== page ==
Although he was a rising star in Likud, Kahlon felt the old guard would block the social-welfare policies he backed. So he broke with the prime minister and launched Kulanu—or “all of us”—which today has 10 seats in parliament. “I was one of Likud’s most popular leaders and could have stayed comfortable,” he says. “I had a choice: to stay and sell out my values, or take a chance and maintain them. I chose the latter.” Last year, Kahlon was the sole cabinet member to challenge Netanyahu in a fierce debate over creating a new public broadcaster—a plan the prime minister’s allies opposed because they said it would be packed with antigovernment voices.
In recent weeks, Kahlon’s threat to bolt the coalition brought the government to the brink of collapse. He wanted to see the 400 billion-shekel budget passed quickly, but ultra-Orthodox parties in the coalition refused to approve the plan without a separate bill exempting seminary students from military service. Kahlon’s defection would have triggered early elections, because Netanyahu needs Kulanu’s support in parliament to maintain a majority. But on March 13 the parties agreed to allow the budget vote to proceed after a compromise that delayed a final decision on the exemption bill.
Polls indicate that if Netanyahu were to step down, there’s no clear public preference for a successor. Other contenders include former Minister of Finance Yair Lapid, Zionist Union leader Avi Gabbay, Minister of Education Naftali Bennett, and Minister of Defense Avigdor Liberman. Recent surveys show Lapid’s centrist party would make strong gains if elections were held now, though Likud would still be the largest group in parliament. Kulanu would likely lose a couple of seats.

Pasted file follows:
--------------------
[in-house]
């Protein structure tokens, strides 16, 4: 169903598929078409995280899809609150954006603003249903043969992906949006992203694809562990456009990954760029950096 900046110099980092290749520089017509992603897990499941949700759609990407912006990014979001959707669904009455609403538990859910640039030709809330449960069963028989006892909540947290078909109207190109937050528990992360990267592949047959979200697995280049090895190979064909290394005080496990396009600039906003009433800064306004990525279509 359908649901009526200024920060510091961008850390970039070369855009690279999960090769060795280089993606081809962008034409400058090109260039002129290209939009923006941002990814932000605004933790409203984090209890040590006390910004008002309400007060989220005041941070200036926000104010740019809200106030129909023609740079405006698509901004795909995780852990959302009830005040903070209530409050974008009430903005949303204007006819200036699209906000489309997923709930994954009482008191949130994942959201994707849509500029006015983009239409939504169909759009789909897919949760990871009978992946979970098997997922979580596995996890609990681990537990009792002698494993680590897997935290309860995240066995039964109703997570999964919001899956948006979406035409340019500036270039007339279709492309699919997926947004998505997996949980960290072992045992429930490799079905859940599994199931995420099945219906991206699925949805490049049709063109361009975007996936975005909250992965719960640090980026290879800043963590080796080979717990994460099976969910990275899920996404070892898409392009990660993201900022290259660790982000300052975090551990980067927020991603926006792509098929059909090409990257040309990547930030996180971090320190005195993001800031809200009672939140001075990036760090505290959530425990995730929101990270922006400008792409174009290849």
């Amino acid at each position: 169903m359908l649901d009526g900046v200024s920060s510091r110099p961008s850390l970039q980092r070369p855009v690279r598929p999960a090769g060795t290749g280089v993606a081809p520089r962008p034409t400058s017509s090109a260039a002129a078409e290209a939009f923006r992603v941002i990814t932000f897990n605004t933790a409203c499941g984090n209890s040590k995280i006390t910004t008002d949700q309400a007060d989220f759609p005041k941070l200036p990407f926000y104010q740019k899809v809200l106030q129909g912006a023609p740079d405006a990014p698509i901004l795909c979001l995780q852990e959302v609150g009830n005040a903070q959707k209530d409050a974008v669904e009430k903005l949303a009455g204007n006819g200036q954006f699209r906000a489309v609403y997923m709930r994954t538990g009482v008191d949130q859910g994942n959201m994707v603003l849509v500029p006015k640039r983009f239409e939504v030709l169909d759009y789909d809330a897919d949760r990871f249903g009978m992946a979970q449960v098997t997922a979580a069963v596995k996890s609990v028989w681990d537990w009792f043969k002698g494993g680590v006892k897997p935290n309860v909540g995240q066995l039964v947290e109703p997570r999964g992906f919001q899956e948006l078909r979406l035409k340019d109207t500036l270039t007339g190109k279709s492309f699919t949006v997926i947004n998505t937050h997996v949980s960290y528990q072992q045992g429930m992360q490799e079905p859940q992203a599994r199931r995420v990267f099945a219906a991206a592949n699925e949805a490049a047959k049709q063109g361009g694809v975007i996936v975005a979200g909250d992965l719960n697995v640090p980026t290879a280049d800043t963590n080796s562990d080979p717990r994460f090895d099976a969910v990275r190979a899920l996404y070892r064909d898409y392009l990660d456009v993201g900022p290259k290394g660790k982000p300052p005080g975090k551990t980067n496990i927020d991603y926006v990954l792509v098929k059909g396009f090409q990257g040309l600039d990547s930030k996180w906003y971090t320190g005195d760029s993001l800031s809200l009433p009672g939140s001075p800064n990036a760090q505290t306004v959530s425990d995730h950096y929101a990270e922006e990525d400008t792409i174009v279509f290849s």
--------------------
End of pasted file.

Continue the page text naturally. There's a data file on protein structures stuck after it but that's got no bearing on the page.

Kahlon, one of seven children of parents who emigrated from Libya in 1949, frequently invokes his humble beginnings as he faces off against members of Israel’s elite. At 14 he started fishing in the morning to support his family, eventually leaving school to work in construction and at the metal workshop of a nearby kibbutz. He spent five years in the military before opening a successful auto parts store. In his 30s he returned to school, ultimately earning degrees in political science and law in Israel before attending an executive management program at Harvard Business School. Kahlon “carries the scars of poverty, and he has a real desire to make sure everyone gets a chance,” says Miri Levy, his neighbor growing up in Givat Olga, a beachfront town about 50 miles north of Tel Aviv.
Regarding relations with the Palestinians, Kahlon has made few public pronouncements, and some in the West Bank say he can’t be trusted. Sam Bahour, an adviser at Palestinian think tank Al-Shabaka, says Palestinians shouldn’t put a lot of hope in Kahlon as his views don’t differ much from the mainstream of conservative Israeli thought. Kahlon wants to “maintain the political status quo,” Bahour says.
For his part, Kahlon stresses communication, cooperation, and finding ways to boost the Palestinian economy. “It is our destiny to live here together,” he says. With political ties at an impasse and Palestinians reluctant to embrace joint economic projects, “we need to leave the window open, even if it is only a crack,” he says. “When the time is ripe for more political talks, a path for communication will already have been paved.” —With Fadwa Hodali